He ditched the jackknife afterward. For years he’d carried it around to cut rope or trim an occasional branch, never dreaming his life would depend on it someday. The four-inch blade was long enough for slitting throats, but it could have been sharper. Its edge seemed to bounce off Whistler’s resilient flesh. Rad was forced to keep pressing and sawing deeper until the skin gave way to sinew underneath. Then came a mess of blood, the dark smell.
Whistler thrashed convulsively. Clawing and plucking at the knife. Lunging with his heels, pummeling Rad’s thighs, swiping at his groin. Several times the blade was knocked from its track or lost traction and slipped. Rad wrenched Whistler’s head further back and twisted until the tortured neck groaned. The dying body has a thousand voices.
Rad kept sawing at the carotid artery. He wasn’t enjoying himself. It wasn’t like doing a girl—slow, elegant recreation. It was work, like chain-sawing tree stumps or hacking holes in rocky ground. Afterward he needed ibuprofen for the bruises and abrasions. His left wrist, wrenched during the struggle, had to be wrapped in an elastic bandage.
Then the cleanup, all night and the next day without sleep. After emptying Whistler’s pockets he wrapped the body in old shower curtains that he kept in the garage to use as drop cloths. He taped the edges so that no trace of death leaked into his car trunk.
Whistler’s Pontiac was blocking the driveway, so he dealt with it first. He wasn’t worried about anyone seeing the car. The yard was cloaked by trees, and students visiting their friends in the neighborhood often parked where they didn’t belong. Stowing his mountain bike in the Pontiac’s backseat, Rad drove across town to Whistler’s Automotive, the garage where Robert worked for his father and uncle. The peaked hood of a parka shielded his face, but nobody saw him. Nobody was walking around in the freezing night.
The car reeked of beer and marijuana. Empty aluminum cans rattled in the backseat. Rad began to shiver, his jaw twitching and molars drumming. It wasn’t fear. Just cold and aftershock. The rush of killing, usually pleasurable, had gone bad.
He parked behind the garage among the cars waiting to be picked up or serviced. Searching the Pontiac’s interior with his pocket halogen flashlight, he gathered up another section of The St. Louis Post-Dispatch and stuffed it inside his parka, then checked the ashtrays for cigarette butts that weren’t Whistler’s brand. He could imagine Robert cruising with his buds, smoking weed and running his mouth. But nothing in the car suggested any confidential parties lately.
He skirted a floodlight to reach the garage’s rear entrance and tried several of Whistler’s keys. In a minute he was inside an office redolent of metal and grease. His flashlight skittered over a desk sloppy with piled-up work orders, coffee cups, and stacked boxes of auto parts. He drew a breath. No lingering odor of beer or recent smoke here. Whistler hadn’t partied in the garage that night, as he sometimes did.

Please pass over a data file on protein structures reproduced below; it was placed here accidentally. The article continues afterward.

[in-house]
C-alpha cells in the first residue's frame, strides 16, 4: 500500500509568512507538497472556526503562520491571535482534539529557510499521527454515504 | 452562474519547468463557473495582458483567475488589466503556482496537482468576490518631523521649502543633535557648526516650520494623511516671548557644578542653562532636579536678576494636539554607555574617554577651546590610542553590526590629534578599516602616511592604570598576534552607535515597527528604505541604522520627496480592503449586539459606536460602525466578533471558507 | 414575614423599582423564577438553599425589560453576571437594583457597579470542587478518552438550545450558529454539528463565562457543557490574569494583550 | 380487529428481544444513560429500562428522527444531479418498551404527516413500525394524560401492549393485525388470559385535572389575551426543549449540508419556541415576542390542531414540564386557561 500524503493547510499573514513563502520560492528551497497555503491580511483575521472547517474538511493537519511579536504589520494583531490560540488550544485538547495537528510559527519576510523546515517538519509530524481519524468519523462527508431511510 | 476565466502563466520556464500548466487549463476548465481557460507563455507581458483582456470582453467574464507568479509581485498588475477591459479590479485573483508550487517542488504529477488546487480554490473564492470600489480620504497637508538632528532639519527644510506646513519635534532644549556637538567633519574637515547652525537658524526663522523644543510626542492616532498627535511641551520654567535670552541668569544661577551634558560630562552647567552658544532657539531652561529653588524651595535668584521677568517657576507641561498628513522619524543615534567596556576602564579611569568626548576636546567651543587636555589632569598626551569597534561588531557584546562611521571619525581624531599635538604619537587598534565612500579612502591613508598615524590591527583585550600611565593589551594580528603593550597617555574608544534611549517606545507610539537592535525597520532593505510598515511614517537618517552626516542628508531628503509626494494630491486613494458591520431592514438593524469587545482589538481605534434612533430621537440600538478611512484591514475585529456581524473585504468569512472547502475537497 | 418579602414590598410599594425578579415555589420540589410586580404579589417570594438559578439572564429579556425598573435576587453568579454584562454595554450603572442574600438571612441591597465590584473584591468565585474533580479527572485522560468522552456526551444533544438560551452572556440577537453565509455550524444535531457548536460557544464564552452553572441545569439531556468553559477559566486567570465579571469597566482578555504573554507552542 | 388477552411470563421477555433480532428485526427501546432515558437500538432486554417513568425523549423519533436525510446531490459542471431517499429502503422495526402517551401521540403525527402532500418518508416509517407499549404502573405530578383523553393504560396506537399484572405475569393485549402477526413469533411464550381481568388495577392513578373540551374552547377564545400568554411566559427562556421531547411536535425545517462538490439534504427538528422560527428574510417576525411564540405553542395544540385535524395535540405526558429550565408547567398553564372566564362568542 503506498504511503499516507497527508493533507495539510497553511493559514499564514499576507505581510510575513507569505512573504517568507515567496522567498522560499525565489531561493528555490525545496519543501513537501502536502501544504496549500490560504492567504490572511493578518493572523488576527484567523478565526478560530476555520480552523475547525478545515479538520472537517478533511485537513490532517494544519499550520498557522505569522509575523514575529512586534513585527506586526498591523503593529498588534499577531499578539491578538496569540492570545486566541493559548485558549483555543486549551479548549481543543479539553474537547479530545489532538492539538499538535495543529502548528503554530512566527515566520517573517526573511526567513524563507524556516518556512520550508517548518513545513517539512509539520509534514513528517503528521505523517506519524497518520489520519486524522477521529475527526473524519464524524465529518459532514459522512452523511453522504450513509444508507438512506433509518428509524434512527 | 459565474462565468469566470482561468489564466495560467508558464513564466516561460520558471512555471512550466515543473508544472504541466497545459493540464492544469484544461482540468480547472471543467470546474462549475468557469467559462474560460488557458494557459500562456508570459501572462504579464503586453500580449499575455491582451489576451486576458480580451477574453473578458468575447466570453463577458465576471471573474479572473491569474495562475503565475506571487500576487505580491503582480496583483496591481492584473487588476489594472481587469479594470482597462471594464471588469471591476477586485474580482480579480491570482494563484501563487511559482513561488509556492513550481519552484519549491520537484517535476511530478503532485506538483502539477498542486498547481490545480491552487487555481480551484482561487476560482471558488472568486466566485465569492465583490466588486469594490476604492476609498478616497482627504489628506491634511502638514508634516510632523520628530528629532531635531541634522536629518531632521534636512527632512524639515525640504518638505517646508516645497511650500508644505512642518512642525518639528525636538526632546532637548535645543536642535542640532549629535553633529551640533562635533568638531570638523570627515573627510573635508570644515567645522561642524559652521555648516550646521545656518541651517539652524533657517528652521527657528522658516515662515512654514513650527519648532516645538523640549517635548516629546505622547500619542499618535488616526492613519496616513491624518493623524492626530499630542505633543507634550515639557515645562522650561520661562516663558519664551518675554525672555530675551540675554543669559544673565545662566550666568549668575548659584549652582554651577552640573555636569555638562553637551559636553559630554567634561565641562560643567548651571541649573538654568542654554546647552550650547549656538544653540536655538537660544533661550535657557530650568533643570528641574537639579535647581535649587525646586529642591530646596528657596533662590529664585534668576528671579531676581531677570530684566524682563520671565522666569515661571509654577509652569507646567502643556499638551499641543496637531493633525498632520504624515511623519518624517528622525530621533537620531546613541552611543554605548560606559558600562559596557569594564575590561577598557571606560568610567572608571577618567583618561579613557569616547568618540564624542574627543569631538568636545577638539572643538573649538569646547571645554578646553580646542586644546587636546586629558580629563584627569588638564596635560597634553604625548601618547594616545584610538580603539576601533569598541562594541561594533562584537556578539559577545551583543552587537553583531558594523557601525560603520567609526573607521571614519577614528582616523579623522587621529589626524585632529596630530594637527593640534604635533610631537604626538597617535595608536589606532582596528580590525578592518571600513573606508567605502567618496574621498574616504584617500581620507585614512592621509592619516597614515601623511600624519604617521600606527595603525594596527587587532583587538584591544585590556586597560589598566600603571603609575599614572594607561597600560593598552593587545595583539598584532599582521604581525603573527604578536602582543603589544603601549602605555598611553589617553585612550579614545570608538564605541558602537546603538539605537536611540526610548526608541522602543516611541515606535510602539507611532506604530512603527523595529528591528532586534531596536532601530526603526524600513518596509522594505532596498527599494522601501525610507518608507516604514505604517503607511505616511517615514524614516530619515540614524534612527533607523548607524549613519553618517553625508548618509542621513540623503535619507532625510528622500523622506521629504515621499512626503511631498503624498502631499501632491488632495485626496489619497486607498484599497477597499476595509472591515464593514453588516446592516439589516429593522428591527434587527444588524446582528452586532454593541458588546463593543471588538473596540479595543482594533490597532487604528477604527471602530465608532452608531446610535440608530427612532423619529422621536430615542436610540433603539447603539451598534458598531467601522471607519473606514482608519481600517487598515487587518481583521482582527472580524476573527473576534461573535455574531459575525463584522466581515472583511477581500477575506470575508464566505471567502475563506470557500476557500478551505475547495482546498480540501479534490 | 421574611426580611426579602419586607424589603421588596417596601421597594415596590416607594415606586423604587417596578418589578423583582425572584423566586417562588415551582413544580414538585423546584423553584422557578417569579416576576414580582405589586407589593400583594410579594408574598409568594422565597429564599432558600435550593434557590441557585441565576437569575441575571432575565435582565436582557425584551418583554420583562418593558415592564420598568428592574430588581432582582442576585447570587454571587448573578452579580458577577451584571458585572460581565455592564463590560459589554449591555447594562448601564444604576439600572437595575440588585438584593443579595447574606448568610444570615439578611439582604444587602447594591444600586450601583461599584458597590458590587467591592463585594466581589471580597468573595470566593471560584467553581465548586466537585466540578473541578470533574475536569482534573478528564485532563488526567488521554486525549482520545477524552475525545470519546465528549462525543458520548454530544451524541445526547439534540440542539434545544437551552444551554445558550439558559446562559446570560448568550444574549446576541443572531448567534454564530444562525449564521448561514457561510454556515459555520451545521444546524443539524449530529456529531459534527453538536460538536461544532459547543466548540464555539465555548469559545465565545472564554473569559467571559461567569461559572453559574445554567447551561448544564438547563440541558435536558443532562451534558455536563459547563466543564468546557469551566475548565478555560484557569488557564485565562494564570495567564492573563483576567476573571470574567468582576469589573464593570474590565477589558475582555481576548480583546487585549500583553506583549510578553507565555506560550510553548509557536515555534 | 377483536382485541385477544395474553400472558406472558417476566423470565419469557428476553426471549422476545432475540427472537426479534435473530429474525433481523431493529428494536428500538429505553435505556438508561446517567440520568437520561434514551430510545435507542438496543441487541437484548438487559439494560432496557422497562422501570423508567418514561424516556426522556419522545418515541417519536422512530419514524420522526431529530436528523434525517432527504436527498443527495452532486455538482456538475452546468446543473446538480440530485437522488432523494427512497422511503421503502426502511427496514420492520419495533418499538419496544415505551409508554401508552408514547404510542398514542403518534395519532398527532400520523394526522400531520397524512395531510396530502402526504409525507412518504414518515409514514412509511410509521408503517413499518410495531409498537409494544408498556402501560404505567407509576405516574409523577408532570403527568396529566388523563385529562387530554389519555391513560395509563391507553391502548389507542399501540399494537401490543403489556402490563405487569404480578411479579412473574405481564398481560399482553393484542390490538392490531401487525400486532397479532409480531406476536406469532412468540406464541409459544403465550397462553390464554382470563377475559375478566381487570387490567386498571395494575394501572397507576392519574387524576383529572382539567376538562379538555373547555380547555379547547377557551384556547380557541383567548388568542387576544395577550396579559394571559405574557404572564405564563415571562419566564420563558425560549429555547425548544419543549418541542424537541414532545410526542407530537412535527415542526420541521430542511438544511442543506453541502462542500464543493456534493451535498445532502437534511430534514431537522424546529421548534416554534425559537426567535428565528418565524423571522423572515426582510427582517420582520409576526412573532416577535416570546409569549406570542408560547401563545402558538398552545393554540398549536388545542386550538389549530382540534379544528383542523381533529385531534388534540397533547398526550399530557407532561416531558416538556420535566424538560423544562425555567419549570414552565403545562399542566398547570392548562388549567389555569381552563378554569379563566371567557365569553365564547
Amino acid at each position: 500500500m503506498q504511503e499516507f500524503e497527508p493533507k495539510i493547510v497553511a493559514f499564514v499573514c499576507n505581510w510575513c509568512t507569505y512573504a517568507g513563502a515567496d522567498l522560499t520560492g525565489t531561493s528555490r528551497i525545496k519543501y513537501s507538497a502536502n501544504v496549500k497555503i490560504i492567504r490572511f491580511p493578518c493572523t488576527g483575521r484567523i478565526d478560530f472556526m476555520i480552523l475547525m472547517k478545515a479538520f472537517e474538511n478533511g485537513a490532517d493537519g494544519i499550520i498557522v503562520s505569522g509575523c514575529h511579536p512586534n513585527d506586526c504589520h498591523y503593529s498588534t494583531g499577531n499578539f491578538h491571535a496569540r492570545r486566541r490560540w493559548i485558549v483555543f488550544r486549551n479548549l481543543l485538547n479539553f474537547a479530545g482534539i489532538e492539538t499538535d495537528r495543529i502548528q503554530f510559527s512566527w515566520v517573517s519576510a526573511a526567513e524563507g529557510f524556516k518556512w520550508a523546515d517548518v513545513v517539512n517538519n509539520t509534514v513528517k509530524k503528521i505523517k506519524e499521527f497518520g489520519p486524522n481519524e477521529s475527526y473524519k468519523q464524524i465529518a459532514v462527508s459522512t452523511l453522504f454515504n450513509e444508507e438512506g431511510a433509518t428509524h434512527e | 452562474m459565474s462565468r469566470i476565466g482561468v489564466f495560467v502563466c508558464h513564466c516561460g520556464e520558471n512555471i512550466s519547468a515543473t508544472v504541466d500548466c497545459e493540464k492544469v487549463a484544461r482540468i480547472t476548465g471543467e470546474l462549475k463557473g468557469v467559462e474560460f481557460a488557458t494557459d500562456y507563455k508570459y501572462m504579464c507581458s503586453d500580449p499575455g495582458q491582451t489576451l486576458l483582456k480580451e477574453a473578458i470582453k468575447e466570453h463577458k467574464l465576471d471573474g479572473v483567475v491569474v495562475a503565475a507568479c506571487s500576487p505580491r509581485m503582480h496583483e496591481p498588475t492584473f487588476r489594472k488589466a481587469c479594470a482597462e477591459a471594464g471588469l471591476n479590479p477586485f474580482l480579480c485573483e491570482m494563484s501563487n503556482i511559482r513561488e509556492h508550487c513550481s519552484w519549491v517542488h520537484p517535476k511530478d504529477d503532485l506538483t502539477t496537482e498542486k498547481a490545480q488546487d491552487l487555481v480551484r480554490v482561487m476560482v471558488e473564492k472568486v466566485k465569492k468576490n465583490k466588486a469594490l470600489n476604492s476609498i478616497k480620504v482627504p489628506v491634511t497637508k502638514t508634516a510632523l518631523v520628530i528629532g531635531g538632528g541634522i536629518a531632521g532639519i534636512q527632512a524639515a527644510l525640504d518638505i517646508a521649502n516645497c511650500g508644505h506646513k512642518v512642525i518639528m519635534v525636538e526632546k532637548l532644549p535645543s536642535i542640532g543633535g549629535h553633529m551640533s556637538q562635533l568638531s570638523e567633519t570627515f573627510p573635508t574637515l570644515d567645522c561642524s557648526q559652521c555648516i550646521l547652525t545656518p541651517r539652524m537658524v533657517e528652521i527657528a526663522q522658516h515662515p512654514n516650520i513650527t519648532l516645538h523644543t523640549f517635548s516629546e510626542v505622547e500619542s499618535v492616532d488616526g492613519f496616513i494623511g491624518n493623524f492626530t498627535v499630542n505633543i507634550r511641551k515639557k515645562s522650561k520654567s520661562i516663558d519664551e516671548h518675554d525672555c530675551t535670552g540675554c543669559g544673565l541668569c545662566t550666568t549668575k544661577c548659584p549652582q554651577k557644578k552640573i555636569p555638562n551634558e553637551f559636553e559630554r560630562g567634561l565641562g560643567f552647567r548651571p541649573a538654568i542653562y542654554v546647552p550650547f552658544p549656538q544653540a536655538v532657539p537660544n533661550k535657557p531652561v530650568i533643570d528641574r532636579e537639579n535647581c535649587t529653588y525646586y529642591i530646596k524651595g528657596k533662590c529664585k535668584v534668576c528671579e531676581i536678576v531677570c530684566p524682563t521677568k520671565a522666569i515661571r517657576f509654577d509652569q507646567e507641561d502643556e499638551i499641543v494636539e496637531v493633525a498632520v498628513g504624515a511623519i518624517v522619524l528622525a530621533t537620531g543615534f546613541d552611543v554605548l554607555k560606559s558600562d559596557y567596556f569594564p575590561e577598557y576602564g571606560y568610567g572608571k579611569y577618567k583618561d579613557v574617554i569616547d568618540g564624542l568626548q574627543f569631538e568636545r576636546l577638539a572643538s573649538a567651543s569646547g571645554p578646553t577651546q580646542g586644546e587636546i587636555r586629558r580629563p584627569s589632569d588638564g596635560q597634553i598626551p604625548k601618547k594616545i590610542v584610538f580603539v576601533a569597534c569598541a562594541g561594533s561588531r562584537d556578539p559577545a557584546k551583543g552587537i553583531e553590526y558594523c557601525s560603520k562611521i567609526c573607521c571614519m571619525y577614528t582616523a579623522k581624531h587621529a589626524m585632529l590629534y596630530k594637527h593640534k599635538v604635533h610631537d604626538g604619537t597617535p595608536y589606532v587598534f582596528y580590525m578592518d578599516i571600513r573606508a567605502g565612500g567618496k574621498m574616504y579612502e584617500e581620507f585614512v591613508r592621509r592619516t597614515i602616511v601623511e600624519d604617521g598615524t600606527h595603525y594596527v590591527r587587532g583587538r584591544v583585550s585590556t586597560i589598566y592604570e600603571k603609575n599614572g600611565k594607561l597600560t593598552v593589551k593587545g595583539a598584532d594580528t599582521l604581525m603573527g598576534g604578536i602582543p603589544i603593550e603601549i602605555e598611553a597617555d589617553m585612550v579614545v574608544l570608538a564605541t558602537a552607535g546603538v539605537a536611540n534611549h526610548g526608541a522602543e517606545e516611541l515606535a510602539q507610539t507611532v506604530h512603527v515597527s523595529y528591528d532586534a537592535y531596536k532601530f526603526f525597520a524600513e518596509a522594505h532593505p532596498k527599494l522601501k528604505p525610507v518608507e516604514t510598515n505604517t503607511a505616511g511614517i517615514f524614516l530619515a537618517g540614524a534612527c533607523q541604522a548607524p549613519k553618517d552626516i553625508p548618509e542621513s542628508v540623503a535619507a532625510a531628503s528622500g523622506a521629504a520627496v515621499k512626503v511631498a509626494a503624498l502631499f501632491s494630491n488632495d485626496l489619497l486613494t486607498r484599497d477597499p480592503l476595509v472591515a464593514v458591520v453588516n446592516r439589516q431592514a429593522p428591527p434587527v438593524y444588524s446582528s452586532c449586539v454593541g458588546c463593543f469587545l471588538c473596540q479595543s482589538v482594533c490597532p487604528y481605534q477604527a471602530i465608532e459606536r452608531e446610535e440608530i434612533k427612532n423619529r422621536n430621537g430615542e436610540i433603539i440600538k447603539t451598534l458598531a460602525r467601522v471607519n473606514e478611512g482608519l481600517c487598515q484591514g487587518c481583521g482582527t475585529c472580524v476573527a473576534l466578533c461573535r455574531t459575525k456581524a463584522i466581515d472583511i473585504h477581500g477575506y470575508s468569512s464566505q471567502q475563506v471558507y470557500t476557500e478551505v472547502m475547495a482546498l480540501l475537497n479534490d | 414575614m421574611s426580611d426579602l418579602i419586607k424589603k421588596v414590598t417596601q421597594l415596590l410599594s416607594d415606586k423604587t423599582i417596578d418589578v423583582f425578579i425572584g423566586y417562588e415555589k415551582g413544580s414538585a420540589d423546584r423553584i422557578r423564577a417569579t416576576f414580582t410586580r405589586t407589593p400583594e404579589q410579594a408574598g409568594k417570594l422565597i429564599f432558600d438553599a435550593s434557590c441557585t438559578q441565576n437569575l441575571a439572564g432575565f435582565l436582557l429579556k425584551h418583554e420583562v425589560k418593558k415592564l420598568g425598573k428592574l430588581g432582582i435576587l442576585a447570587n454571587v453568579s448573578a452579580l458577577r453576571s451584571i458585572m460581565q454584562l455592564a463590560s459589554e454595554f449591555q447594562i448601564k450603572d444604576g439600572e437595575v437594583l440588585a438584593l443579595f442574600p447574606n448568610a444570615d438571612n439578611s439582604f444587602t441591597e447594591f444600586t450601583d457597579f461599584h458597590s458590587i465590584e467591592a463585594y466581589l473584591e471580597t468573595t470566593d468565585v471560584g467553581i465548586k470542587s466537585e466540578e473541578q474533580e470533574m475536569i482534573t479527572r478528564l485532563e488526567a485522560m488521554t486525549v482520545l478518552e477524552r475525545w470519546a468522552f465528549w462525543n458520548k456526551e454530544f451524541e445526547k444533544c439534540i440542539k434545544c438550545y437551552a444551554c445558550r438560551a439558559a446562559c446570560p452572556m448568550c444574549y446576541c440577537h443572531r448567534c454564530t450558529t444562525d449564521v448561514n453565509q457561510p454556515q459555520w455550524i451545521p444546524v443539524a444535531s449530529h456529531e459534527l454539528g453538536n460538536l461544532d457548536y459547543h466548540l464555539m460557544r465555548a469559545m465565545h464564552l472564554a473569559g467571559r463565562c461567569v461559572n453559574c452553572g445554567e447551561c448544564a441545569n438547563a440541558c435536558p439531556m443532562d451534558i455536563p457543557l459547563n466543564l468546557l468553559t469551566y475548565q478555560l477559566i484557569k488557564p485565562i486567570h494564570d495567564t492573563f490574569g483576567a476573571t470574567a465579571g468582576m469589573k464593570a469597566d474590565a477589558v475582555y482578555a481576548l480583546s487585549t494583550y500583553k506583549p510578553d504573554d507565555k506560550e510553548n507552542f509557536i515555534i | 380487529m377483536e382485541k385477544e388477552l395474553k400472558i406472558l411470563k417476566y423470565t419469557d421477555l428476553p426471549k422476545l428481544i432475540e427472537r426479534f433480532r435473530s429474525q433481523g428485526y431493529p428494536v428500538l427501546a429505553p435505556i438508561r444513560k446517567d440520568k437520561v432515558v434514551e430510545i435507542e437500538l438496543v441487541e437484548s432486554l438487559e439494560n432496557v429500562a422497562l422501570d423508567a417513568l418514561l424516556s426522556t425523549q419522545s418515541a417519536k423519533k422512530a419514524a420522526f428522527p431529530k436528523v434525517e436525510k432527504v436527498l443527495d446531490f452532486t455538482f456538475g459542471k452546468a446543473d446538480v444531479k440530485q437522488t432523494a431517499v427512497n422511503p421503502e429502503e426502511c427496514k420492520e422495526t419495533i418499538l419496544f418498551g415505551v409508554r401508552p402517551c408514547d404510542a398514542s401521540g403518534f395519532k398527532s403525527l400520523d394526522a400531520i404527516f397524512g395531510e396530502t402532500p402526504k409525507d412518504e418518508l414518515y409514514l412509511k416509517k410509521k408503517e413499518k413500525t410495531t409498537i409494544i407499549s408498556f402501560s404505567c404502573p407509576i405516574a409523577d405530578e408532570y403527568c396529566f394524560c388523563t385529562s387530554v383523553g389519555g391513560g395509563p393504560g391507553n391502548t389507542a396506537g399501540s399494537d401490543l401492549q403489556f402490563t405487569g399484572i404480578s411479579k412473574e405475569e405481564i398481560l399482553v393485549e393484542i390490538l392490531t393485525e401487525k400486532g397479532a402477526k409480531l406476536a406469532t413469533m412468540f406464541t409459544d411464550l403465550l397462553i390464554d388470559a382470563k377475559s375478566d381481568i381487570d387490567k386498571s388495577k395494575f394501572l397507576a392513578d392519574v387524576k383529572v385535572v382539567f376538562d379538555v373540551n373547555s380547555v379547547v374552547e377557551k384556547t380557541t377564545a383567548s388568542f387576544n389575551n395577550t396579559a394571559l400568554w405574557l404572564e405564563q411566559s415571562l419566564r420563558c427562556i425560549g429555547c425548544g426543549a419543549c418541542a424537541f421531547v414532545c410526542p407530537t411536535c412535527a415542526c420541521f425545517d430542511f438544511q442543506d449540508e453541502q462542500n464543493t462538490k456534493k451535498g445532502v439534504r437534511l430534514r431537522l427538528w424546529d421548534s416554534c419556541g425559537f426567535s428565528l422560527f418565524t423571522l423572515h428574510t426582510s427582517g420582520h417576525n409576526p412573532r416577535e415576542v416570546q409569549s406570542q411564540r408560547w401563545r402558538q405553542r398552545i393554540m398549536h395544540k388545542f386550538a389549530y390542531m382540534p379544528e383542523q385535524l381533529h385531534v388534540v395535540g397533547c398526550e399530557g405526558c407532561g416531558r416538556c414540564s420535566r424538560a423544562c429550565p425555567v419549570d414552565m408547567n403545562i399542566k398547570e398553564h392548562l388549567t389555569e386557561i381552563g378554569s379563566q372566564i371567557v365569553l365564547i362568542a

It took more than chance to account for Rad’s luck. Events fell into place like expressions of his will.
Drinking with a friend, Whistler might have talked about Rad and the missing girl. But everything pointed to his being alone—driving somewhere and parking and downing several cans of beer while he brooded. He probably had mentioned the St. Louis trip to some of his buds and maybe his parents. But Rad was safe as long as nothing connected him to the girl with cinnamon hair.
His muscles howled with exhaustion as he cycled home. Blasts of frigid air stung his face. It was three in the morning when he finally pulled his own car out of the driveway. In the next eight hours he stowed Whistler’s body in his farmhouse outside Richfield, returned home and scrubbed the foyer, then showered and drove to campus in time to teach his first class at eleven.
Rad’s farmhouse was half a mile from the nearest paved road, isolated by brush-choked ravines, a wide crescent of meadow, and fields of corn and soybeans where deer came to graze. Friends and strangers pestered Rad for permission to hunt there, but he always said no. The place was his refuge in hunger and rage and black depression. He loved its smell, moldy to the core, already a grave when he buried Whistler in the dirt cellar two days after killing him. He imagined the corpse decomposing, feeding the carnivorous roots of his house.
Nothing much happened in Richfield, so Robert Whistler’s disappearance was news. The local paper ran stories featuring his distraught family and his reputed ties to drug dealing. The cops claimed to be following up clues. Dave and his partner never returned to ask more questions, but Rad knew he’d pushed his luck far enough. After eight sweet captures and Whistler, it was time to stop. He would succumb to fate and become what he was meant to be, an anonymous loser. He would treasure the memories.
He let his hair grow.
Then Lisa had crossed his path. The moment he saw her, Rad had known he would follow her anywhere. Even to Utah.
Buy Now @ Amazon
Genre – Thriller / Horror
Rating – R